“Tell me that the driving isn’t that bad,” one of the new moms says to me.

“It is that bad,” I answer. “But it’s worth it.”

But I wonder, in hindsight, if I would commit to driving my four sons to a school 12.5 miles from my house for a total of 14 years. I wonder if this is really the cruel and unnatural price we have to pay for living in this sprawling city with the country’s worst traffic congestion.

“What do you do?” people often ask me.

“I drive carpool,” I answer in my more whimsical, or wacky, moods. “I have excellent references.”

Yes, carpooling has become my identity and, it appears, my destiny. As a result, I’ve become comfortable with the fact that I’m never going to win the “coolest mom in the carpool” contest. Indeed, with no compunction but with some embarrassment to my sons, I’ve outlawed chewing gum, food, fighting, rap music and excessive noise.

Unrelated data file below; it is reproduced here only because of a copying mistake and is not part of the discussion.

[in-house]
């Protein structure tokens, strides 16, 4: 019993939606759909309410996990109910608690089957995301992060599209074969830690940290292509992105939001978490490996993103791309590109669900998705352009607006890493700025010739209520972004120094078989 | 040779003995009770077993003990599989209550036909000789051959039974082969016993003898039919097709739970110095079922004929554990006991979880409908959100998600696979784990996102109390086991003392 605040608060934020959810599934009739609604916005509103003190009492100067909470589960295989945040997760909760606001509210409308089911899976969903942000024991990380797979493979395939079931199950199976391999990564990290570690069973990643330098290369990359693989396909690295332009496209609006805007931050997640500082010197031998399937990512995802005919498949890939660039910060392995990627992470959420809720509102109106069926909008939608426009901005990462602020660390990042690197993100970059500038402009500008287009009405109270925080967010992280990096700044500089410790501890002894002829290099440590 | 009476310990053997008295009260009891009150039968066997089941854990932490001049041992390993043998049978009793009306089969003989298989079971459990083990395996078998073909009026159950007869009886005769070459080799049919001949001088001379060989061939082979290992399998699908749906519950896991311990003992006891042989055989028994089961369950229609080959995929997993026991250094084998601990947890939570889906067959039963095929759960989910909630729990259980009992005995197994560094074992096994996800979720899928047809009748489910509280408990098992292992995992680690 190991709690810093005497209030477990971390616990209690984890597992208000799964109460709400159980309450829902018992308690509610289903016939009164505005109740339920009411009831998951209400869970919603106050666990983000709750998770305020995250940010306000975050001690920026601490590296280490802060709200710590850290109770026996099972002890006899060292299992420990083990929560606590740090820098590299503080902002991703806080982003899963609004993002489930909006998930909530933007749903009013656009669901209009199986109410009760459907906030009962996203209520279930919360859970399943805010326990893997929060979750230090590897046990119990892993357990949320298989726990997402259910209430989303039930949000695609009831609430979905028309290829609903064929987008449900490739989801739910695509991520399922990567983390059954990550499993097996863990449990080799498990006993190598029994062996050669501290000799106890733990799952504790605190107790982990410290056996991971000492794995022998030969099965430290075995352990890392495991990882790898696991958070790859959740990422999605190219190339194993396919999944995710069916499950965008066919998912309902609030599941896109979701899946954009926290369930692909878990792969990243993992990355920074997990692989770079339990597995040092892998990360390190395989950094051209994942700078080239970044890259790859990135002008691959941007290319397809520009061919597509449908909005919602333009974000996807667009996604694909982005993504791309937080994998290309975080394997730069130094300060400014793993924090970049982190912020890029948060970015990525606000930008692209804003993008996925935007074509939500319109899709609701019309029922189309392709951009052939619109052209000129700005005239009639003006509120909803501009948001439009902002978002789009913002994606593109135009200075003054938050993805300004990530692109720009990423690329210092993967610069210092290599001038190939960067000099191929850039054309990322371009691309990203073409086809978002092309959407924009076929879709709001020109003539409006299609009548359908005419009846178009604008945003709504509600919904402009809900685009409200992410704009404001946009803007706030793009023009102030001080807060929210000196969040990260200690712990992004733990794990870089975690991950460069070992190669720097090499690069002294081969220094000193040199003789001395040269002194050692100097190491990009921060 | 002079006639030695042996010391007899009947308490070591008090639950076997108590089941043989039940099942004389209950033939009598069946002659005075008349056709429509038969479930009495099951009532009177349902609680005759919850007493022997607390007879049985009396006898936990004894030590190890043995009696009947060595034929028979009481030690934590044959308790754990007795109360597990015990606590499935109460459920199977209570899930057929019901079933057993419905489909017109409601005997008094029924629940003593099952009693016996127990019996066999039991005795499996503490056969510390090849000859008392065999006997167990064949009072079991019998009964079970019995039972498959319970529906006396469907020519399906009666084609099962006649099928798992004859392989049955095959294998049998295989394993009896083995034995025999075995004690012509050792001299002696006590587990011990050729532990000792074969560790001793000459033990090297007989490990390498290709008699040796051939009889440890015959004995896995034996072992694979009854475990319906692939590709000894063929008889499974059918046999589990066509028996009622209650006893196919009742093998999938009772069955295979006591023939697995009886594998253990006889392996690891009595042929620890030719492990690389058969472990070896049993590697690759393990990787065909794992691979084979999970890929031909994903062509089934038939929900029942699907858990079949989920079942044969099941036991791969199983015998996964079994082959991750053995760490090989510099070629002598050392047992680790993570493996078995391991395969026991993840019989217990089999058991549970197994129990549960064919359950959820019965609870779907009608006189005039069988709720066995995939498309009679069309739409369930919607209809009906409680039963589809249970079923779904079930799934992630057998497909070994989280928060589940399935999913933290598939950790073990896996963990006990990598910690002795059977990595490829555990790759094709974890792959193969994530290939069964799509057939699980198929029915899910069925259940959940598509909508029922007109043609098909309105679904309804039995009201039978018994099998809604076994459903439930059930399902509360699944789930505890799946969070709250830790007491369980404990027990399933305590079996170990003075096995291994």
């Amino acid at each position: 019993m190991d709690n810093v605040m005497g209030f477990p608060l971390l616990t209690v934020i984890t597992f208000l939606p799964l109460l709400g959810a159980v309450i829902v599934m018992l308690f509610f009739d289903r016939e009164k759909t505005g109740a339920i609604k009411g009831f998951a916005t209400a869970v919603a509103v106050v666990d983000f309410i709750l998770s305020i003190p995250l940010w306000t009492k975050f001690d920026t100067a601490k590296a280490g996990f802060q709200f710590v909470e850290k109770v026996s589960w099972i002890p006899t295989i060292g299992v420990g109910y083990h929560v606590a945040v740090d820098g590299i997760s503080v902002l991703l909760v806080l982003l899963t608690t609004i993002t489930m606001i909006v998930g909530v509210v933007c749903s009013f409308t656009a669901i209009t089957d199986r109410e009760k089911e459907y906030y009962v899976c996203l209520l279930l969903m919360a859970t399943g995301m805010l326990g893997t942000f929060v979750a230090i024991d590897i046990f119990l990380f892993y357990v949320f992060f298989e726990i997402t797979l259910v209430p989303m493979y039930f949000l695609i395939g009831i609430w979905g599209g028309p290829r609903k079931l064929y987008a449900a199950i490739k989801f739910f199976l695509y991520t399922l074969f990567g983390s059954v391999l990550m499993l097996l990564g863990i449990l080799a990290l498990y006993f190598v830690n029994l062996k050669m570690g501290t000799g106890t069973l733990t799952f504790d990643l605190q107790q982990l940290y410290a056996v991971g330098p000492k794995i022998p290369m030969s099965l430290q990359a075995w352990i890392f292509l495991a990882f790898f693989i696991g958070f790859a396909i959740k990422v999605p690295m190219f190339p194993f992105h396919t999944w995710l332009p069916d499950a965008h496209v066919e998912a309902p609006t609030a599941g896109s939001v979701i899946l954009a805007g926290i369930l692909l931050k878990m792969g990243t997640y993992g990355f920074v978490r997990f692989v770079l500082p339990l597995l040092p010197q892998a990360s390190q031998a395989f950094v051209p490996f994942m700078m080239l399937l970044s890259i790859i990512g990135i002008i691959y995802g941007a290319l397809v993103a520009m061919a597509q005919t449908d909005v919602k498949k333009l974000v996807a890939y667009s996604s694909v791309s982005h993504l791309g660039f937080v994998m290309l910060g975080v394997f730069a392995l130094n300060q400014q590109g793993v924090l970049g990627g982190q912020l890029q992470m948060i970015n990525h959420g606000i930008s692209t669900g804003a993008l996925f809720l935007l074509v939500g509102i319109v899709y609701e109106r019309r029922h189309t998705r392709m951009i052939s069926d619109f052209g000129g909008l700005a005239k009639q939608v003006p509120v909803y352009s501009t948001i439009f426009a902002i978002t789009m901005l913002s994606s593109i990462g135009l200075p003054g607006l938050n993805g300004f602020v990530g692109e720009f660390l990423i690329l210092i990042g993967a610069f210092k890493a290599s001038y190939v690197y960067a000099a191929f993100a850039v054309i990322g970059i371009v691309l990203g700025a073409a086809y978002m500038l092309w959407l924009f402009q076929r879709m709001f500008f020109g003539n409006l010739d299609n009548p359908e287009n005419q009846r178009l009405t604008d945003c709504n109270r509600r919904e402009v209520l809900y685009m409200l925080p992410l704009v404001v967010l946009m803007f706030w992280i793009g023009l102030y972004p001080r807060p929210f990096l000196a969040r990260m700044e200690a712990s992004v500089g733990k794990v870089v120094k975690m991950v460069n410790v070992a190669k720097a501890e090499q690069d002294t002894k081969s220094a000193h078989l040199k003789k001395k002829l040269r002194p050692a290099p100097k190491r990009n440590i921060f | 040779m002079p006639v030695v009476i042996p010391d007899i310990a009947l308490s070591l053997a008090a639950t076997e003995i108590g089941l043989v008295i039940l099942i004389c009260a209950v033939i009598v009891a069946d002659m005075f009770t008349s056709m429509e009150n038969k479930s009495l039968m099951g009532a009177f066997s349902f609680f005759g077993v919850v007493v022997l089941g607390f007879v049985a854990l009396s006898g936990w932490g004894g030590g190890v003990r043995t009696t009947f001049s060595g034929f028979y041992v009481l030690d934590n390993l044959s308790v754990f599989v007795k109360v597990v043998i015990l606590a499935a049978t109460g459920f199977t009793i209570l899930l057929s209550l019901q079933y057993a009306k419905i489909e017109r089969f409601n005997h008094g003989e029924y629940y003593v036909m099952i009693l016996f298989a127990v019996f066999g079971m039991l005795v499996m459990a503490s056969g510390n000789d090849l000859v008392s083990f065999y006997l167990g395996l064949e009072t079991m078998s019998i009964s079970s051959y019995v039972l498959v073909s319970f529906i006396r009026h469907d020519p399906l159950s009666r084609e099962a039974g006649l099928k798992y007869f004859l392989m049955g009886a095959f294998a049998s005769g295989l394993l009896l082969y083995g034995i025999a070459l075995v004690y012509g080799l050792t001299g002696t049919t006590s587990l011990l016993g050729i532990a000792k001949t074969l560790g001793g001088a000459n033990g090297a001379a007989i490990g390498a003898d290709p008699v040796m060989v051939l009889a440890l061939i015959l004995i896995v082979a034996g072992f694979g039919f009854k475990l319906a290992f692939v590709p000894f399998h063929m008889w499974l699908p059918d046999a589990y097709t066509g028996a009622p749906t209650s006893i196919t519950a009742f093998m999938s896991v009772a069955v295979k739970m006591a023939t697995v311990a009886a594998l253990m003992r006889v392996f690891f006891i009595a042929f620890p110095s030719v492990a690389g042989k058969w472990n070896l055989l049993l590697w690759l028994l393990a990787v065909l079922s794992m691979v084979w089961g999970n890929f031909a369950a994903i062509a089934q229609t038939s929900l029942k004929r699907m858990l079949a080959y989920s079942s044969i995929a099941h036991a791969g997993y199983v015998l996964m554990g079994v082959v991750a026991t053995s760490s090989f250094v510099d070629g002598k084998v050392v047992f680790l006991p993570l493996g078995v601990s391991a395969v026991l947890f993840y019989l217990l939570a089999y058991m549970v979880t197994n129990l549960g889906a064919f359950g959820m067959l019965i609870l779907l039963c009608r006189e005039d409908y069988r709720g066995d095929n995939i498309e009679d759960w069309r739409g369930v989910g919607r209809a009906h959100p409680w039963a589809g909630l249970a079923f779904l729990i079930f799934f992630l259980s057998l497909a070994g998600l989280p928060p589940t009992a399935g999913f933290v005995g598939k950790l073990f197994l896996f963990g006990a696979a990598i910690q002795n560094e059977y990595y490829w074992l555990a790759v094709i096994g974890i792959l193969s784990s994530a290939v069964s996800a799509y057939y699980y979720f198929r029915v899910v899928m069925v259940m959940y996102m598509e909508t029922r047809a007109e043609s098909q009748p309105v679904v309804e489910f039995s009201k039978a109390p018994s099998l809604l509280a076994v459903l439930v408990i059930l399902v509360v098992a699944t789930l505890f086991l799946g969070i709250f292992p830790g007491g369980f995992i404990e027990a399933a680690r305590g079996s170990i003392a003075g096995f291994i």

In essence, I’ve outlawed fun.

For me, the purpose of carpooling is merely to transport a group of kids to and from school in a safe, civil and timely manner. Nothing more.

But that’s not entirely true.

For carpooling has enabled me, as Judaism commands, to provide my children with a religious and ethical upbringing at a Jewish day school in which they have thrived.

It has also enabled me, as Freud recommends, to provide them with travel and education. And while the travel is tedious and repetitive, the education, experiential and often unexpected, is not.

Over the years, my children have learned to be prompt, flexible and amicable. They have learned to shut a car door without slamming it. They have learned to say please and thank you.

Additionally, over the years, they have learned to deal with a variety of personality traits and quirks. And they have learned that, while some parents and kids can be rude and manipulative, others, perhaps the majority, can be extraordinarily generous, thoughtful and accommodating.

As for the nice clothes that Freud advocates, those are for me. I’ll need them in exactly six years, when my youngest gets his driver’s license and I trade in my SUV for a two-seater sports car.